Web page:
JEDDAH, SAUDI ARABIA — Saudi Arabia will restore its lost oil production by the end of September and has managed to recover supplies to customers to the levels they were at prior to weekend attacks on its facilities by drawing from its huge oil inventories.
Energy Minister Prince Abdulaziz bin Salman said on Tuesday that average oil production in September and October would be 9.89 million barrels per day and that the world’s top oil exporter would ensure full oil supply commitments to its customers this month.
“Over the past two days we have contained the damage and restored more than half of the production that was down as a result of the terrorist attack,” Prince Abdulaziz told a news conference in the Red Sea city of Jeddah.
He said the kingdom would achieve 11 million bpd capacity by end of September and 12 million bpd by end of November.
“Oil supplies will be returned to the market as they were before 3:43 a.m. Saturday,” he said, adding that state oil giant Aramco had emerged “like a phoenix from the ashes” after the attack.
He was referring to attacks on Saturday on state-owned oil company Saudi Aramco’s plants in Abqaiq and Khurais, including the world’s largest oil processing facility, which shut down 5.7 million barrels per day, which is more than half of Saudi Arabia’s production, or five percent of global output.
Aramco’s Chief Executive Amin Nasser said the company, which is preparing for an initial public offering (IPO), was still in the process of estimating repair work but that it was “not that significant,” given the company’s size.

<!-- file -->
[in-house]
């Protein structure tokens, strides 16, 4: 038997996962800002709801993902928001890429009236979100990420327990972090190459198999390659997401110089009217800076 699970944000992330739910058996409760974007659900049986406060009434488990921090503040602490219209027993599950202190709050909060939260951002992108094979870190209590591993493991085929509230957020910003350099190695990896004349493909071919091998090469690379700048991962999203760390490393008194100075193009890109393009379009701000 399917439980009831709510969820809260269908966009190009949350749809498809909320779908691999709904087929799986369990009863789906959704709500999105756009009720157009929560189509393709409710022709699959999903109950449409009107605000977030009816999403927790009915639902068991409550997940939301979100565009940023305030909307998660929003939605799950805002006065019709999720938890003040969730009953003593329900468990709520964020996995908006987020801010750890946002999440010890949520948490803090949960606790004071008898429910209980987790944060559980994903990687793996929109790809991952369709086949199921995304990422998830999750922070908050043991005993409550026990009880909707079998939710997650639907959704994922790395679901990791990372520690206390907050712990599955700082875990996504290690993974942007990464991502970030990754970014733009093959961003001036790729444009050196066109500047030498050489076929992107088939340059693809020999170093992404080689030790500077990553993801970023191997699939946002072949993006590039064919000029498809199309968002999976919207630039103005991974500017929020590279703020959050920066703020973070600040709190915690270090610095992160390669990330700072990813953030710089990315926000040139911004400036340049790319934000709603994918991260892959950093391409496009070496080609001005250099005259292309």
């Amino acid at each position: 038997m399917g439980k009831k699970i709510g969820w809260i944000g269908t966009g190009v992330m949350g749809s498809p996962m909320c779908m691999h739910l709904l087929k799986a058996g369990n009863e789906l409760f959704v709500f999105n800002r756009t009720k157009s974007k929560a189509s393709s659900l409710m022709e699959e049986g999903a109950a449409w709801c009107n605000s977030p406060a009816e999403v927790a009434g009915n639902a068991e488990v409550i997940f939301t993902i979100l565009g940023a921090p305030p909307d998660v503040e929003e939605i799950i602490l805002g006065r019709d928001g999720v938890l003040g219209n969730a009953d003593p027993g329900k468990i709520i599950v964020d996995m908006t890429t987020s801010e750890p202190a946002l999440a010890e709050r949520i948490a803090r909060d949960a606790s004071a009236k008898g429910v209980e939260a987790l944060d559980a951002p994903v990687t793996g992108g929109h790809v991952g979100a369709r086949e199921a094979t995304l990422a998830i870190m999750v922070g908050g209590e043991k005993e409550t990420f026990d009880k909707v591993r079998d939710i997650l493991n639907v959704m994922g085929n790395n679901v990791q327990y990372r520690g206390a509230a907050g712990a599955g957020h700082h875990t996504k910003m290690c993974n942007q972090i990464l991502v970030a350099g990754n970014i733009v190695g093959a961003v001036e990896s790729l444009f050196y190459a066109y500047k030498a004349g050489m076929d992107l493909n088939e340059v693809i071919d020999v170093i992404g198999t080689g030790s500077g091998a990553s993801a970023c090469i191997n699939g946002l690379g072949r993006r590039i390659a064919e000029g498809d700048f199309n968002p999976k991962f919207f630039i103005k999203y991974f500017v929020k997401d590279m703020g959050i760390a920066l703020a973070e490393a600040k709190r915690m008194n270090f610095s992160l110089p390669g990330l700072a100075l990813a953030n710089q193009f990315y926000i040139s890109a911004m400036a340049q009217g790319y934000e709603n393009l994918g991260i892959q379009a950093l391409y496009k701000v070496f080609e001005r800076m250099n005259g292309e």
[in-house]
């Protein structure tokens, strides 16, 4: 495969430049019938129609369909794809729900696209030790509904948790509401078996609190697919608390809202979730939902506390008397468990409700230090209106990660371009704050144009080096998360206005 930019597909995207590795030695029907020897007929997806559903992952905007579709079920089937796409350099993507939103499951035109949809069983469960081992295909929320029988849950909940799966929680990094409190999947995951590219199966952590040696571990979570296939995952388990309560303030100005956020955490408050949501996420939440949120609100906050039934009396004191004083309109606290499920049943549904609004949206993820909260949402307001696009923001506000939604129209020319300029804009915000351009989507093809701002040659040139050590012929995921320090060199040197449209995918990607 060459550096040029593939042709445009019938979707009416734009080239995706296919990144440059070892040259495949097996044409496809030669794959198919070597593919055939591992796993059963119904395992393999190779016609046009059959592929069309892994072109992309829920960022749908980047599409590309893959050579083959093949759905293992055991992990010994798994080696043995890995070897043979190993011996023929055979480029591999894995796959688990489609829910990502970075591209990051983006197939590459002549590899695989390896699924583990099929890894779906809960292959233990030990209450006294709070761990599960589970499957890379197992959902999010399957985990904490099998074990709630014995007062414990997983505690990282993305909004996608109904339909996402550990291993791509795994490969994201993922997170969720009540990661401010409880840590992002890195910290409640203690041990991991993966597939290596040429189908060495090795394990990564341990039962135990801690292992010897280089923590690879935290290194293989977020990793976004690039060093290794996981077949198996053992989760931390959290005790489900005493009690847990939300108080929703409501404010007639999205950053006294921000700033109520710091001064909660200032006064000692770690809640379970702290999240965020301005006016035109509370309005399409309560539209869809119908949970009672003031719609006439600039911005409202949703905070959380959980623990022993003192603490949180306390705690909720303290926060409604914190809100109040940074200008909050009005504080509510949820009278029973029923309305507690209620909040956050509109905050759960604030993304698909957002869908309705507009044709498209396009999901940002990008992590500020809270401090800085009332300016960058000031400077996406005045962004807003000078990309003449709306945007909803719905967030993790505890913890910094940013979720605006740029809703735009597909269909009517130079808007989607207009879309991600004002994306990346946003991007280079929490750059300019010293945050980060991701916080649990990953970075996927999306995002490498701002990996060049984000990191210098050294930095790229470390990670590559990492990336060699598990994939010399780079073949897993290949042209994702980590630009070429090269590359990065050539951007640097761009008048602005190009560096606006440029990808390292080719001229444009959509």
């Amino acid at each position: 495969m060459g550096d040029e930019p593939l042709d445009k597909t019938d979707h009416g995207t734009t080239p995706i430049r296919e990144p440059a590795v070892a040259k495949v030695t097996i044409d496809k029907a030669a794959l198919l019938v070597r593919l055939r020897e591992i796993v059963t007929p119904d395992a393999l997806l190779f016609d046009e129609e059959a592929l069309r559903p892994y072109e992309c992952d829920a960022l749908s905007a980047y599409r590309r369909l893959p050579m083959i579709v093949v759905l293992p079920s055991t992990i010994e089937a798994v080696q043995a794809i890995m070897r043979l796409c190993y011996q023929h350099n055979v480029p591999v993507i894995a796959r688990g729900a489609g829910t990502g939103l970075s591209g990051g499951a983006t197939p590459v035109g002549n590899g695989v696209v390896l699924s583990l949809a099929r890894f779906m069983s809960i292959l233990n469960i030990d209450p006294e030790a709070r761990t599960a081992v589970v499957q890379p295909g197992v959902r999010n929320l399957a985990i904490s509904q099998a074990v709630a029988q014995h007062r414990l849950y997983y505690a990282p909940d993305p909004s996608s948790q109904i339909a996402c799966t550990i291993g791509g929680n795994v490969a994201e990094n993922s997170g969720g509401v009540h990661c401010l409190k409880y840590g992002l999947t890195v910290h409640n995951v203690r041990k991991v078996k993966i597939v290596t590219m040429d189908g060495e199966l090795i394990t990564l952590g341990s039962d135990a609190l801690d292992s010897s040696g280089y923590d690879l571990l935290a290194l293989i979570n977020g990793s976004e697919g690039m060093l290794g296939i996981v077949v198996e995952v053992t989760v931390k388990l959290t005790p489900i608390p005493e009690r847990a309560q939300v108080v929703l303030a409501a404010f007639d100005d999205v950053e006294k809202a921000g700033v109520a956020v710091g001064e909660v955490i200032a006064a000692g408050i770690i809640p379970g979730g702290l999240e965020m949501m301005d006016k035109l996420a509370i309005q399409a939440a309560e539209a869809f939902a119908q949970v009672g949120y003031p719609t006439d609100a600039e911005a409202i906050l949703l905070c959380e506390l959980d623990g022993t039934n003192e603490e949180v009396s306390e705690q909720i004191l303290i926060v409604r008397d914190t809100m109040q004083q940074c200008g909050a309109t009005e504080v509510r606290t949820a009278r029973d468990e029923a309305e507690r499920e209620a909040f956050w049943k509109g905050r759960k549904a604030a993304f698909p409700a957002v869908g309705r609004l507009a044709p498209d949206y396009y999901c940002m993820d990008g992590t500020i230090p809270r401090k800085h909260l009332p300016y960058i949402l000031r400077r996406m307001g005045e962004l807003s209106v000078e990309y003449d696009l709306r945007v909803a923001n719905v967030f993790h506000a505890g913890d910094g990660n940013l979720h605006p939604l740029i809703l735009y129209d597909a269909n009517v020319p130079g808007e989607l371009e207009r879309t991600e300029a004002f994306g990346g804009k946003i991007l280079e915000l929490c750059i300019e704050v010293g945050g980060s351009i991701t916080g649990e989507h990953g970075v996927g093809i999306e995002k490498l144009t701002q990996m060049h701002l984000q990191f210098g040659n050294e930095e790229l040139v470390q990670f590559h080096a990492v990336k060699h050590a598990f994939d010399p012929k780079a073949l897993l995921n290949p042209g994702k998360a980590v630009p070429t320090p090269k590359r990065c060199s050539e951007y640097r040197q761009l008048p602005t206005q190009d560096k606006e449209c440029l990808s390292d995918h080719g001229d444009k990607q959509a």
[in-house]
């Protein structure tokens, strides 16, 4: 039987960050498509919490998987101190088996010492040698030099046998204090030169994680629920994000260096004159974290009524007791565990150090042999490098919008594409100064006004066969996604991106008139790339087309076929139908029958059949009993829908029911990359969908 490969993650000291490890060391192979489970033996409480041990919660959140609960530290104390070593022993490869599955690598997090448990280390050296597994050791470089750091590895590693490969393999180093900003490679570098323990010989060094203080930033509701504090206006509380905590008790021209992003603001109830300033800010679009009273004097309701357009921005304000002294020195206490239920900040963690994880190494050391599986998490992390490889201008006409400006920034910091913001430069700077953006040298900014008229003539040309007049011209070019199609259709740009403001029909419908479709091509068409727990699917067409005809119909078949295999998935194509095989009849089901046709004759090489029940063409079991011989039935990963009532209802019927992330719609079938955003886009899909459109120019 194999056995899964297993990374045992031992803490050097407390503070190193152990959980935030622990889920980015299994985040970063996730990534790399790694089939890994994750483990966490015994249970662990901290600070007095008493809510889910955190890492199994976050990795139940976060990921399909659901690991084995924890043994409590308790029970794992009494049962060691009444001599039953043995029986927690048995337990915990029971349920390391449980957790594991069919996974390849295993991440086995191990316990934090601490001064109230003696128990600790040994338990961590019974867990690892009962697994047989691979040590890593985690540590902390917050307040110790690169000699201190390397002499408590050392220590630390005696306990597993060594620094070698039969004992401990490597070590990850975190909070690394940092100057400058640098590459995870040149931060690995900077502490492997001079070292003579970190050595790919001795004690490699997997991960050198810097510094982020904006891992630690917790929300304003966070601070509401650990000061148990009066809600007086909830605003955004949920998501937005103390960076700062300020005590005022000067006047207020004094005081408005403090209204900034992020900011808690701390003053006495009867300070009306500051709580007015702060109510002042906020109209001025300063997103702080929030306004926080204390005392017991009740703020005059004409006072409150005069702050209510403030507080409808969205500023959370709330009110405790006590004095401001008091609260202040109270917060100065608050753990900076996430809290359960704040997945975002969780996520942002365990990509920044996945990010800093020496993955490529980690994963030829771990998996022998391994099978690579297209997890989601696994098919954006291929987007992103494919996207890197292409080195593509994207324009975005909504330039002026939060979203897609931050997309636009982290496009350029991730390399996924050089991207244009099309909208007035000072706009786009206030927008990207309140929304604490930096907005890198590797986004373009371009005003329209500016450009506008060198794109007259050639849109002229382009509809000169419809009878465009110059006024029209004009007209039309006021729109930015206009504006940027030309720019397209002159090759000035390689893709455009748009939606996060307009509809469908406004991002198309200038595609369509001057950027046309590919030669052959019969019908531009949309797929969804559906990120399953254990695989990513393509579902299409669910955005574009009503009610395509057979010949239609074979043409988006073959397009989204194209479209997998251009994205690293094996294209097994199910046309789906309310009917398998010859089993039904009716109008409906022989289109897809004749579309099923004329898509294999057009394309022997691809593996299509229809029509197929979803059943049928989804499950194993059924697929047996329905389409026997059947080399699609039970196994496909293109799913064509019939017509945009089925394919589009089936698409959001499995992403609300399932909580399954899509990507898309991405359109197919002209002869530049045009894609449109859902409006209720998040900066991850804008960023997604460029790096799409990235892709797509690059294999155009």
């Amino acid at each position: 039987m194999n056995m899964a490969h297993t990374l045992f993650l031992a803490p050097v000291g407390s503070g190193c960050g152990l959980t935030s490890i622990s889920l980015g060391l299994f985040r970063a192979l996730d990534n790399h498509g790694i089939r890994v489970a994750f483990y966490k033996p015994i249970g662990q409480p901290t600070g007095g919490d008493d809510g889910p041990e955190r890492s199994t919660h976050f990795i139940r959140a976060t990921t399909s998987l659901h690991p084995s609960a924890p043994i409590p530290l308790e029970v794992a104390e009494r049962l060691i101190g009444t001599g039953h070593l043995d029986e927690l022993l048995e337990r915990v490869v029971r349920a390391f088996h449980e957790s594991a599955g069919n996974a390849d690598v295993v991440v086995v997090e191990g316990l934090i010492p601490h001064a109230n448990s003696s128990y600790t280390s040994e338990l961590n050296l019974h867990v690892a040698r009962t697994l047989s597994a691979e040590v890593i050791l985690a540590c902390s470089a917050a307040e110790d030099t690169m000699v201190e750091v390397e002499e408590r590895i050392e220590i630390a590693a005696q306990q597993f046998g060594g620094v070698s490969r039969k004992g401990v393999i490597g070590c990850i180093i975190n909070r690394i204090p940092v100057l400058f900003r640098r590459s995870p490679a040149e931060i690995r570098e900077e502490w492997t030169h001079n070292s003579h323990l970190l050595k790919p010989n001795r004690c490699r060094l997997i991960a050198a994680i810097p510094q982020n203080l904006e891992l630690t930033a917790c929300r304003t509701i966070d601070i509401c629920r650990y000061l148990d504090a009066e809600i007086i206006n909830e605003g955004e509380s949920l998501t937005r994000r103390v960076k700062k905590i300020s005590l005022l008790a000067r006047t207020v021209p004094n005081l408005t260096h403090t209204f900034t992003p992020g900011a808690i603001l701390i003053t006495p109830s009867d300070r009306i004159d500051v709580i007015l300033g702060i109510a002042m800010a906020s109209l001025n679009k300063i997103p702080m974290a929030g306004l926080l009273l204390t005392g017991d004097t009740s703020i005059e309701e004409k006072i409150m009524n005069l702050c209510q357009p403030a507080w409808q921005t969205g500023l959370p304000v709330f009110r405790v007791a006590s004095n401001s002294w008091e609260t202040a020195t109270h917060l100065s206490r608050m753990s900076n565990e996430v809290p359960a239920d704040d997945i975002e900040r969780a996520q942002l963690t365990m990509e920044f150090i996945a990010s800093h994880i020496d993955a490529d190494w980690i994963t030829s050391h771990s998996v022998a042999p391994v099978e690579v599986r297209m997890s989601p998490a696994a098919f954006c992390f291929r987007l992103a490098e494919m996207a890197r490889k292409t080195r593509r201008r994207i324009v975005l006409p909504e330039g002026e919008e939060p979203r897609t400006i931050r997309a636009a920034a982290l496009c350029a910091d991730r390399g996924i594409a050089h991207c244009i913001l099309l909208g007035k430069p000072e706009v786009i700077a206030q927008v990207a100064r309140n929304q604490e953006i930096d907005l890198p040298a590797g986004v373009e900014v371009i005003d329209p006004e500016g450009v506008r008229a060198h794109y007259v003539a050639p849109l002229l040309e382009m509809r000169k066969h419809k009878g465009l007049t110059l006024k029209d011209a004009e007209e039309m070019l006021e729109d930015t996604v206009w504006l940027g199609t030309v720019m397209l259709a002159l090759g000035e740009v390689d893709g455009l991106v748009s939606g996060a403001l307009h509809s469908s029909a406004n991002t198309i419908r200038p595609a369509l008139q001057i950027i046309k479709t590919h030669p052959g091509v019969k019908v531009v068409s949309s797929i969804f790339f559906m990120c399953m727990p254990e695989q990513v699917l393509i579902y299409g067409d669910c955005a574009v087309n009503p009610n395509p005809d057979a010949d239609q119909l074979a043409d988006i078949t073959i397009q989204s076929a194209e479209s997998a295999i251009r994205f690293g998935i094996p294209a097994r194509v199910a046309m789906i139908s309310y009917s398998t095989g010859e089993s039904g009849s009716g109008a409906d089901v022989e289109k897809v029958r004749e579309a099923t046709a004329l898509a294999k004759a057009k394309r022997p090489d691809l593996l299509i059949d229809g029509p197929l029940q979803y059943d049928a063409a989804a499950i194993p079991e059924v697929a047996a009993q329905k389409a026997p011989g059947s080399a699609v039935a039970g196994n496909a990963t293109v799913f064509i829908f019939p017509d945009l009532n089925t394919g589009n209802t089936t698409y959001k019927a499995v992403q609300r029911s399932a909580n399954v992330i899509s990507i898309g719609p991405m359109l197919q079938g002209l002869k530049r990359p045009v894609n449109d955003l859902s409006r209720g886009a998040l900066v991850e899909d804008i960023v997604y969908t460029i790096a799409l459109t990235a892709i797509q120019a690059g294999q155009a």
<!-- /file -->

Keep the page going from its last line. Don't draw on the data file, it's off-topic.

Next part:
“We should be at our production (level) before the attacks on our facility by the end of September,” Nasser told the same news conference.
Aramco had put out 10 fires in the span of seven hours after the “huge” assault, Nasser said.
He said the company was in the process of bringing back oil refining to full capacity and that there were enough crude products to supply the local markets. Aramco’s crude oil inventories are more than 60 million barrels, he said.
Speaking at the same news conference, Aramco’s Chairman Yasser al-Rumayyan, said Aramco’s IPO would be ready within the coming 12 months and that the kingdom was committed to the listing.
Mr. Rumayyan said the IPO would “continue as it is” despite weekend attacks and that timing would depend on market conditions.
Prince Abdulaziz said Riyadh did not yet know who carried out the strikes or why, adding Saudi Arabia would keep its role as a secure supplier of global markets. He said stricter measures needed to be taken to prevent further attacks, but did not elaborate.
The foreign ministry has said that preliminary investigations indicated Iranian weapons were used in the assault, which authorities initially said involved drones.
In Manila on Wednesday, Socioeconomic Planning Secretary Ernesto M. Pernia told reporters that while oil price movements could “hurt our downward trend in inflation… I think it’s not going to be a long crisis.” — Reuters with C. A. Tadalan